In March 1979, Glemp was named bishop of Warmia. After Cardinal Wyszyński's death in 1981, Pope John Paul II, himself a Pole, appointed Glemp to succeed Wyszyński. Glemp thus became the archbishop of Gniezno and of Warsaw and the primate of Poland. He assumed his offices on 7 July 1981. That November, he initiated a series of meetings with Polish Communist Party (PZPR) leader Wojciech Jaruzelski and Solidarity labor leader Lech Wałęsa. These conferences were designed to unite the government, the church, and the Solidarity movement in an effort to resolve Poland's ongoing economic and political problems.
On 12 December 1981, in an effort to crush Solidarity, Jaruzelski declared martial law. Archbishop Glemp, with the support of the pope, worked to defuse the crisis and reduce the possibility of violence. His moderation and accommodation led more activist Poles, including some clergy, to refer to him as "Comrade Glemp." The pope pressured Glemp to take a more antigovernment position, but the archbishop resisted, believing that a violently antigovernment movement would increase the chances of armed conflict and, ultimately, the ruination of Solidarity. More recent observers have noted that Glemp's moderation may indeed have helped the government refrain from using violence to extinguish the Solidarity movement. The Jaruzelski-Glemp-Wałęsa discussions eventually led to Poland's democratization in 1989.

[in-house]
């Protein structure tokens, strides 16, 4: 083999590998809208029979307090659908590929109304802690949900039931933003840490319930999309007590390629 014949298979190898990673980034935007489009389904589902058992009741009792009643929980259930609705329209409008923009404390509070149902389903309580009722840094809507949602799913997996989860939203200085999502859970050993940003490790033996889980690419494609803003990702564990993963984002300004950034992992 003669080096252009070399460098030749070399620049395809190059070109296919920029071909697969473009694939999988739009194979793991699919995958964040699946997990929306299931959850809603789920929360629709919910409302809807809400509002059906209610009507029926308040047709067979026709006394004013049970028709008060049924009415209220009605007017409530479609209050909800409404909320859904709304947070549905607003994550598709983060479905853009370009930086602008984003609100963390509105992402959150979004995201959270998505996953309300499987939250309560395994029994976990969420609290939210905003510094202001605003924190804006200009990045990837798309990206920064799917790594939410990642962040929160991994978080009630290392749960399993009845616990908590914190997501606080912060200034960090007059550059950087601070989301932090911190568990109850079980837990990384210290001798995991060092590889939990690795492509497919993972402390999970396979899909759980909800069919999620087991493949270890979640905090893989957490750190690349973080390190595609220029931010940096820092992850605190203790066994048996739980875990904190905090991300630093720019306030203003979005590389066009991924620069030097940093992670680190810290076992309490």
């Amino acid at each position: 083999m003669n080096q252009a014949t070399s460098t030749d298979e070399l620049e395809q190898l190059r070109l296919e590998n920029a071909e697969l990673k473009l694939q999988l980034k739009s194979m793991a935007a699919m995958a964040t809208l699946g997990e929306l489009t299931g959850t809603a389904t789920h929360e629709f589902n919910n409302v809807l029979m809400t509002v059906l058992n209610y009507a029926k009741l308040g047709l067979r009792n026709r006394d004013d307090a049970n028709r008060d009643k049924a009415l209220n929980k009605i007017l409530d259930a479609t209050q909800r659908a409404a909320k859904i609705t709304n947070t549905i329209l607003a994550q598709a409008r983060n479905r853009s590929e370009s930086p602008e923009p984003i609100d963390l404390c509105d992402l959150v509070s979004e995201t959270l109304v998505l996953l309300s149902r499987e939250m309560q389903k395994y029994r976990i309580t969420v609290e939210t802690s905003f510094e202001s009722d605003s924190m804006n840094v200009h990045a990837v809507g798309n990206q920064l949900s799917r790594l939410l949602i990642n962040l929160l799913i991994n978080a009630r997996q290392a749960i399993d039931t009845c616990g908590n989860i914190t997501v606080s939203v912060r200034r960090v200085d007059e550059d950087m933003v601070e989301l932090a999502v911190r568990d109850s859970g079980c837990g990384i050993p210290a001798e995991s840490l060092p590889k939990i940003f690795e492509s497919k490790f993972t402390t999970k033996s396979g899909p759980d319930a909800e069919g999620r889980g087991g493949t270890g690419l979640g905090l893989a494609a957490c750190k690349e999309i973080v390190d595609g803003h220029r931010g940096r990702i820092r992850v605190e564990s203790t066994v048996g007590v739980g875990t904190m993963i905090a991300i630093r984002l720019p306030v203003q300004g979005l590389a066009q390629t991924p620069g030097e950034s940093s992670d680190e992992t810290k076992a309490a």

Pope John Paul II elevated Glemp to cardinal in 1983. Glemp retired as president of the Polish Bishops' Conference in 2004 but retained the title of primate of Poland until December 2005.
John David Rausch Jr.
Szajkowski, Bogdan. Next to God…Poland: Politics and Religion in Contemporary Poland. New York: St. Martin's, 1983.